- Share the love: some of us learn the hard way. We consider ourselves invincible, all-powerful education gurus who can take on everything and get it done in double quick-time. However the evidence points to the contrary: teacher meltdown, family meltdown, skyscraper stress levels etc. Learn to help colleagues. Help them to learn how to share work. Collaborative ventures are not meant to be one-man-band efforts. Be on the lookout for enthusiastic rookie teachers who are desperate to get noticed: they typically over commit and under deliver. Look after them and guide them to a sustainable level of practice. .
- Take a day off: how often have we come to school when we have been loaded with the flu or in the middle of a serious crisis that we are having trouble dealing with? It’s actually common place with teachers unfortunately. There seems to be an unhealthy culture of ‘turn up if you have a pulse’. The problem with that is, it only compounds issues and extends sickness, stress and classroom problems. Listen again to your body and ask yourself honestly if you will be any use in school today. If you are taking the day off because you need a mental health day, be sure and talk to someone about it like your doctor or trusted mentor. Whatever the case, be sure to recognise that working when sick, sniffles and hangovers aside, will only lead to more pain. .
- Love your whole weekend: if you have planned and scheduled your workload then your weekends should generally be enjoyable times. Unfortunately many of us wake up on a Sunday, go to Mass and then spend the rest of the day dreading the work we have to do before Monday. Don’t be like that: sure, we have to work occasionally at the weekend, but that should be in a controlled and disciplined way. Perhaps that means scheduling 7-9 am on a Saturday morning for marking. When you fail to plan your work, you end up all over the place and your stress levels go bananas. Make sure you are organised and have a system that will take back control of your work life so that you can enjoy your weekends and family time. See this previous post here or more help on this. .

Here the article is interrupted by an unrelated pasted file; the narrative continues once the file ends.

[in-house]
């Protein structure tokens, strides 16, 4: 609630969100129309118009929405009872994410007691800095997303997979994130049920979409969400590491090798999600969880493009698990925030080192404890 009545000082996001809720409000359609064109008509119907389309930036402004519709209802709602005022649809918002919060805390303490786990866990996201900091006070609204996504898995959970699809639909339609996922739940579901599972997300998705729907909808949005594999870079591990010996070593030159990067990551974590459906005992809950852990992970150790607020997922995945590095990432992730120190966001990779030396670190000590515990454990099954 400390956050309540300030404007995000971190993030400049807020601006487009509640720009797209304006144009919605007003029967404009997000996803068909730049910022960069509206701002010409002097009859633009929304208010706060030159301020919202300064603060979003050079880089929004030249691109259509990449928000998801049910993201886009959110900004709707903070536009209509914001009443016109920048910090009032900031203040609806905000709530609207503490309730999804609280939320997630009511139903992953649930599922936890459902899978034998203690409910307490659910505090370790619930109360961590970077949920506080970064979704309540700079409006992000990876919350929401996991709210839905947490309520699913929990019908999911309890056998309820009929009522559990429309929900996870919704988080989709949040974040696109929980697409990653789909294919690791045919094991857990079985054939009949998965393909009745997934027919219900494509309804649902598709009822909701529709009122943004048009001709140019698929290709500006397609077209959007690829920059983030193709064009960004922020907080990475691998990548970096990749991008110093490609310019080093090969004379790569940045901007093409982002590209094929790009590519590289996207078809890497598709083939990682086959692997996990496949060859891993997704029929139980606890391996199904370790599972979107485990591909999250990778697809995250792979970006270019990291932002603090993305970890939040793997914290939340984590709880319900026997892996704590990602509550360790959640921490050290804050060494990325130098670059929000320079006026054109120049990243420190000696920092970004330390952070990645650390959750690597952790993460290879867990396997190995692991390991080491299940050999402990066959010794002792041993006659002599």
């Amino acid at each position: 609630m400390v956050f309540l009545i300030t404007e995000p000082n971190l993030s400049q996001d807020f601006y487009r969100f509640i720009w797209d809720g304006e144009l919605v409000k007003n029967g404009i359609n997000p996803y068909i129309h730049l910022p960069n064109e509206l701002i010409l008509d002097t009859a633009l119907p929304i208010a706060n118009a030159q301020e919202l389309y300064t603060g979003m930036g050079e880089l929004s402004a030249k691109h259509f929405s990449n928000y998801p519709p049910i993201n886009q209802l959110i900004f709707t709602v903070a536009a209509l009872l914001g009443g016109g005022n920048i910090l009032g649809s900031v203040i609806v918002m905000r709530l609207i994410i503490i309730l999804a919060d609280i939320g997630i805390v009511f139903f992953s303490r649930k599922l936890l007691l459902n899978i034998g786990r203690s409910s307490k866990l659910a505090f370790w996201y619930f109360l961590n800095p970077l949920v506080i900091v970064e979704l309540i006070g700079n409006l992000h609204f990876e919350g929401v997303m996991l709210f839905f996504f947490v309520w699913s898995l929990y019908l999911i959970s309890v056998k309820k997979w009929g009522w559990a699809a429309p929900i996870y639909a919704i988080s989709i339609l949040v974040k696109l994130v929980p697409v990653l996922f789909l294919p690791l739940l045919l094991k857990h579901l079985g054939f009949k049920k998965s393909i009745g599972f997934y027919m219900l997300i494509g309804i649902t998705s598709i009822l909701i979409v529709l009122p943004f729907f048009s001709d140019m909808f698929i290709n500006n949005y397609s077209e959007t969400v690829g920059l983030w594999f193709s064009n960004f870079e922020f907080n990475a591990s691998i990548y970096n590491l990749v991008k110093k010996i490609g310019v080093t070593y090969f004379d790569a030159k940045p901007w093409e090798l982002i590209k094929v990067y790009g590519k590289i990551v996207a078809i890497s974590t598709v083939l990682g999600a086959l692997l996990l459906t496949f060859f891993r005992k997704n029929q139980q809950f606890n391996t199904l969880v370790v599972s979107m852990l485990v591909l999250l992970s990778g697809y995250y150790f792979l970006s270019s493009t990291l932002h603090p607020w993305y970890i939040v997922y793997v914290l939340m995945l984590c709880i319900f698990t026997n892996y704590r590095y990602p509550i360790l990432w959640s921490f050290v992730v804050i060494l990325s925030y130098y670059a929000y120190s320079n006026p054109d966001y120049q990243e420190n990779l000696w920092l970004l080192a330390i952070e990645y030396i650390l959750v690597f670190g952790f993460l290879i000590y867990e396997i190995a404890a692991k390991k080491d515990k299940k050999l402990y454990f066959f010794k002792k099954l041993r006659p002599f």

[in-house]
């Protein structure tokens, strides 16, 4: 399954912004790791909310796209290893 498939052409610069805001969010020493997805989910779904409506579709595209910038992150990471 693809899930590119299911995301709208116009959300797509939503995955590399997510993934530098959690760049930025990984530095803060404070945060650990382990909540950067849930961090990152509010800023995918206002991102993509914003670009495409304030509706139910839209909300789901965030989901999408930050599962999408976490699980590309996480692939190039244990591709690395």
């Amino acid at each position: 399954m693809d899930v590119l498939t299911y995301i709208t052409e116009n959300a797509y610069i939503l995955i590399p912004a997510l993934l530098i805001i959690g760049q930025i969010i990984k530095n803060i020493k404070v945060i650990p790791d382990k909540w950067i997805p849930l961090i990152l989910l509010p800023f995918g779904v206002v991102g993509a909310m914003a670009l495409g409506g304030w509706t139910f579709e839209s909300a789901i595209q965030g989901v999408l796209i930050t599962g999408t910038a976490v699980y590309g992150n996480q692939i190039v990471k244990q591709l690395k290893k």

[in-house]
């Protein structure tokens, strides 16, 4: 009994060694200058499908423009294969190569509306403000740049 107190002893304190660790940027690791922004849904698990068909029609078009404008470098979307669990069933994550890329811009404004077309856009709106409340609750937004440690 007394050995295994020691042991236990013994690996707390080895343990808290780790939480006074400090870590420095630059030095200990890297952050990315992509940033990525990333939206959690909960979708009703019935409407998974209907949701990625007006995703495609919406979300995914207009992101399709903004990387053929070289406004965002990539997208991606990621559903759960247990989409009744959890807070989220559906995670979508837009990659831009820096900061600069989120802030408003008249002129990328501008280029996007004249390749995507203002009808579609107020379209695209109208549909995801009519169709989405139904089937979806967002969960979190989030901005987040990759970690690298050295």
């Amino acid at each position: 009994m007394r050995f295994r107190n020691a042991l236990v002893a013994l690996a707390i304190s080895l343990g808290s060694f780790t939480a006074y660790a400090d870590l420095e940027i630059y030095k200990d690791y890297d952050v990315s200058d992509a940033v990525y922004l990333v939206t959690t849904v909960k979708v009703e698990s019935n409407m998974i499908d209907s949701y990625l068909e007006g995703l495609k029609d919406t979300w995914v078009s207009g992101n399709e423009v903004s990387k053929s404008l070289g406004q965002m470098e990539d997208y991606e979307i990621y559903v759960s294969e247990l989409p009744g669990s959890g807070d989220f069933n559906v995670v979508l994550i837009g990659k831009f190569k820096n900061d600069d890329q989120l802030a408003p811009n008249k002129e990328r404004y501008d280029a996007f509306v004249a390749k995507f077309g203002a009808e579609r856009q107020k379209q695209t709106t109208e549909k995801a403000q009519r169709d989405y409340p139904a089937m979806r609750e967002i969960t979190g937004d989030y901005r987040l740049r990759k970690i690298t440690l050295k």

- What interests do you have outside of work? Getting balance in your life is necessary, not just an optional extra, if you want to control your stress levels and avoid burnout. My favourites include chess, listening to music, reading, going for walks with my wife and kids. I am just unable to work when I’m doing these things (thank goodness). They put my life in perspective and lower stress levels. Others do martial arts, play football, play the guitar. Whatever it is for you, just make sure it doesn’t add to and increase negative stress. Walking around town at 3am playing Pokemon Go, or meandering back from the pub at 11pm might not be the best options available! .
- Smile: it works wonders. It’s contagious. It’s attractive. It’s healthy. But not all the time, unless you want to get locked up 🙂 .
- Take your own medicine: sometimes we just give the very best, well-intentioned advice and then consciously do the opposite ourselves. If you have told your mate to go home at 4pm to their family, then why are you still at your desk at 8pm neglecting yours? You get the picture. .
- Avoid hollow teaching: in other words teach from the heart with purpose. Be enthusiastic. I’ll let you into a secret: I once was given an economics class that I had zero interest in teaching. Initially the thought of it stressed me out. But it was only for two terms so I decided to fool myself into enjoying talking about input-output analysis, supply and demand, consumption etc, just to get me through it. But I found in fact I fooled myself so much, I forgot I was fooling myself and really authentically began to enjoy it. When you are smiling and enjoying your classes; when you are teaching from within, I guarantee you, your stress levels will melt away.